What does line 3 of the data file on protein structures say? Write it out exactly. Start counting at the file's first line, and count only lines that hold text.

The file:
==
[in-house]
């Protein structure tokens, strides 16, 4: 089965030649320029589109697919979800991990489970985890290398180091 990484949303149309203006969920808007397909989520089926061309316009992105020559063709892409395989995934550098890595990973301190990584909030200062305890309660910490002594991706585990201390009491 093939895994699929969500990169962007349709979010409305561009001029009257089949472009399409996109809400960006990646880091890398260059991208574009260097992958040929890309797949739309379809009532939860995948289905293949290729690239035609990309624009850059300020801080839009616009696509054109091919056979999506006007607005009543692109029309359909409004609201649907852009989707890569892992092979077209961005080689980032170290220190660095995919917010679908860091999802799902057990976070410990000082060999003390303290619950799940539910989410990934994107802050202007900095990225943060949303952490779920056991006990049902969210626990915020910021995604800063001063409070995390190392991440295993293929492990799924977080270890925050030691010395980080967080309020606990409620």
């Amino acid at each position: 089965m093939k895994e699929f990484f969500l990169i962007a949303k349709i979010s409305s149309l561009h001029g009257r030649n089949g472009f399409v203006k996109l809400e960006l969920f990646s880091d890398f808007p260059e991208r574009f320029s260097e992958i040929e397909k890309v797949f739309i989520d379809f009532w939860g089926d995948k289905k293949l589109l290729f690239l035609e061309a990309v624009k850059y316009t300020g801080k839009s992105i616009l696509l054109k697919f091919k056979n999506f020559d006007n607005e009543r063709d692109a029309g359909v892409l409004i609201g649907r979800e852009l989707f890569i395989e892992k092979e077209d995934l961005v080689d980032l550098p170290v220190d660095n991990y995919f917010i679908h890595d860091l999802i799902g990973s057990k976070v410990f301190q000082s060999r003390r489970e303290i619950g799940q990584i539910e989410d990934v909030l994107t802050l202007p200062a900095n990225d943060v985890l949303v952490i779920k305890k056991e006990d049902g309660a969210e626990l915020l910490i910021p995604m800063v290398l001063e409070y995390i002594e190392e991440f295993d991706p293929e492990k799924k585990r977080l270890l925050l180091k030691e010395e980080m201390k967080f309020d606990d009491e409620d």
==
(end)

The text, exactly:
């Amino acid at each position: 089965m093939k895994e699929f990484f969500l990169i962007a949303k349709i979010s409305s149309l561009h001029g009257r030649n089949g472009f399409v203006k996109l809400e960006l969920f990646s880091d890398f808007p260059e991208r574009f320029s260097e992958i040929e397909k890309v797949f739309i989520d379809f009532w939860g089926d995948k289905k293949l589109l290729f690239l035609e061309a990309v624009k850059y316009t300020g801080k839009s992105i616009l696509l054109k697919f091919k056979n999506f020559d006007n607005e009543r063709d692109a029309g359909v892409l409004i609201g649907r979800e852009l989707f890569i395989e892992k092979e077209d995934l961005v080689d980032l550098p170290v220190d660095n991990y995919f917010i679908h890595d860091l999802i799902g990973s057990k976070v410990f301190q000082s060999r003390r489970e303290i619950g799940q990584i539910e989410d990934v909030l994107t802050l202007p200062a900095n990225d943060v985890l949303v952490i779920k305890k056991e006990d049902g309660a969210e626990l915020l910490i910021p995604m800063v290398l001063e409070y995390i002594e190392e991440f295993d991706p293929e492990k799924k585990r977080l270890l925050l180091k030691e010395e980080m201390k967080f309020d606990d009491e409620d």